Application of continuous culture for measuring the effect of environmental stress on mutation frequency in Mycobacterium tuberculosis.

Joanna Bacon*, Kim A. Hatch, Jon Allnutt

*Corresponding author for this work

    Research output: Contribution to journalArticlepeer-review

    3 Citations (Scopus)

    Abstract

    The ability of all pathogens to survive within the host is key to their success in establishing disease. Environmental conditions that affect the growth of a pathogen in the host include nutrient status, environmental pH, oxygen availability, and host defences. Studying the response of Mycobacterium tuberculosis (M. tuberculosis) exposed to these relevant host conditions in vitro will further increase our understanding of how these environments have an impact on the molecular mechanisms M. tuberculosis adopts to combat the effects of external influences such as antimycobacterials. The methods presented here are used to investigate the effect of environmental factors on the development of drug-resistant M. tuberculosis. Cultures grown under controlled conditions in continuous culture are sampled and the frequency with which resistant mutants develop are determined. These studies provide data that aid our understanding of the complex interaction between the host environment and invading bacterium that allow resistant strains to develop and continue to cause disease.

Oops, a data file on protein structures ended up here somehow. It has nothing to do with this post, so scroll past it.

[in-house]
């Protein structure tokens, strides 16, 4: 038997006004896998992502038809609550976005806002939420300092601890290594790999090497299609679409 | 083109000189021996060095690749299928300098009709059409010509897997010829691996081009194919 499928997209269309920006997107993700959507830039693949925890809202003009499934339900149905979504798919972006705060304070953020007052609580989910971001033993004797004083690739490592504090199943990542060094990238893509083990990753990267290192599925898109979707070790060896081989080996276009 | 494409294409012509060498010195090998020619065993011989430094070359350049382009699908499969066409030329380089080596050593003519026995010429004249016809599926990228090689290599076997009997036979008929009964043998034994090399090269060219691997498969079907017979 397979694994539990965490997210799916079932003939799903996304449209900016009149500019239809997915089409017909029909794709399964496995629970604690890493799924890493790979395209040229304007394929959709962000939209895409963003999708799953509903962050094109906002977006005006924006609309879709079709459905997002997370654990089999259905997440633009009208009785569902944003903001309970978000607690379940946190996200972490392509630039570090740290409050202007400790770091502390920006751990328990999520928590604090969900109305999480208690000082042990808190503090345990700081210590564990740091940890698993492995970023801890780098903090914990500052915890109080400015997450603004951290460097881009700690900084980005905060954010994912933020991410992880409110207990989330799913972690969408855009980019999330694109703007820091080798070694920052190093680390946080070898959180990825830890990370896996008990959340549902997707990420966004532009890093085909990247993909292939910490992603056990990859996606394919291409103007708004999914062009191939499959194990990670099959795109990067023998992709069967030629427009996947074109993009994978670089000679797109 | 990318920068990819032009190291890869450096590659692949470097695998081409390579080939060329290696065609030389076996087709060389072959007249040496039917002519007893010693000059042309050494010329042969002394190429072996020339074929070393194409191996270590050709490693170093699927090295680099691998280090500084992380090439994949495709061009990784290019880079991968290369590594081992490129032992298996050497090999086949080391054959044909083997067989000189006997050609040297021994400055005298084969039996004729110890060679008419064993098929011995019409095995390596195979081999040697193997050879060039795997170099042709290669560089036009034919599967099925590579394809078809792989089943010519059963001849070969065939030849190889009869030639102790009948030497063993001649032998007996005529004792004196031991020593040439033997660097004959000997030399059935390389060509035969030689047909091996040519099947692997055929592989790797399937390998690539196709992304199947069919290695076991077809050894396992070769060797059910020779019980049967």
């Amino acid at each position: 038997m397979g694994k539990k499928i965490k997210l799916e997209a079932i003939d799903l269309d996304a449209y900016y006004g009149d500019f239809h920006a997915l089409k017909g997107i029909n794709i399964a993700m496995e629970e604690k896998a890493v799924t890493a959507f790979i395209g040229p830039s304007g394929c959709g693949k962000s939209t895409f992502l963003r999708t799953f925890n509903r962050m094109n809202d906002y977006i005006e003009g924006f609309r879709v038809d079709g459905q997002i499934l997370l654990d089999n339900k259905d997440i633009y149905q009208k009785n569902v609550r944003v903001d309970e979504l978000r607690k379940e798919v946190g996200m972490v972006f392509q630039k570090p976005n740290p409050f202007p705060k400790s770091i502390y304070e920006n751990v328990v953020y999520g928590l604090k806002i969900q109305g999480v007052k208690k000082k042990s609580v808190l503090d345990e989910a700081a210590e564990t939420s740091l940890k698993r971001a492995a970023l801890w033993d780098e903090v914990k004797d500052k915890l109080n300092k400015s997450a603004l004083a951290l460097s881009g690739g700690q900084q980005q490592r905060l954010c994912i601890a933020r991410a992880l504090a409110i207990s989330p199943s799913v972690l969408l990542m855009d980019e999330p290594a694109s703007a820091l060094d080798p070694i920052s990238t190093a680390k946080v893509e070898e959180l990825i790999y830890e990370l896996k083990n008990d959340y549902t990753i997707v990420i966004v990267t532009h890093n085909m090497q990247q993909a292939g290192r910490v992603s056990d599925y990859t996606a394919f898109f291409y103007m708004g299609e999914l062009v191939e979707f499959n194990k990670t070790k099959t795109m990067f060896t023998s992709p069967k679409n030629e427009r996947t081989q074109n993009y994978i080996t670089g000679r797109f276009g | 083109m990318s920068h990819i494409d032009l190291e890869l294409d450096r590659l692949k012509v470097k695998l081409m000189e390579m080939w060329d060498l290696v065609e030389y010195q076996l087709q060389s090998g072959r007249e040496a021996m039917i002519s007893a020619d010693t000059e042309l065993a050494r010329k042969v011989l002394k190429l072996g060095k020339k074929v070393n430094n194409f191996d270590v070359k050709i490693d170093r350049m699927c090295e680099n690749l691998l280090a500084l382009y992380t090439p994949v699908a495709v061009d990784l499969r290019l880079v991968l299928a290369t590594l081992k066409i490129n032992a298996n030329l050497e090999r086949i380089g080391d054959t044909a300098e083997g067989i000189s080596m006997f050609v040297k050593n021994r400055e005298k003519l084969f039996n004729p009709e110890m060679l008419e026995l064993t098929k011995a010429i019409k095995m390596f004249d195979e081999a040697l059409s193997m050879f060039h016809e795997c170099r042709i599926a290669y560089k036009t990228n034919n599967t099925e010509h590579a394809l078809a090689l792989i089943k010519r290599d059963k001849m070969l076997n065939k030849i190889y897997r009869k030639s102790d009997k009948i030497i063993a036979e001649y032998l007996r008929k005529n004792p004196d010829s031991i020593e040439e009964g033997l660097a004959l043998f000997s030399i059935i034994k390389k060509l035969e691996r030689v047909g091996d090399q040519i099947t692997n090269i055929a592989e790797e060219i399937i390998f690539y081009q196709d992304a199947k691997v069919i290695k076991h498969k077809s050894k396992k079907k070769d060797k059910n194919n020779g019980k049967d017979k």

Original languageEnglish
    Pages (from-to)123-140
    Number of pages18
    JournalMethods in molecular biology (Clifton, N.J.)
    Volume642
    DOIs
    Publication statusPublished - 2010

    Bibliographical note

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    This record is sourced from MEDLINE®/PubMed®, a database of the U.S. National Library of Medicine

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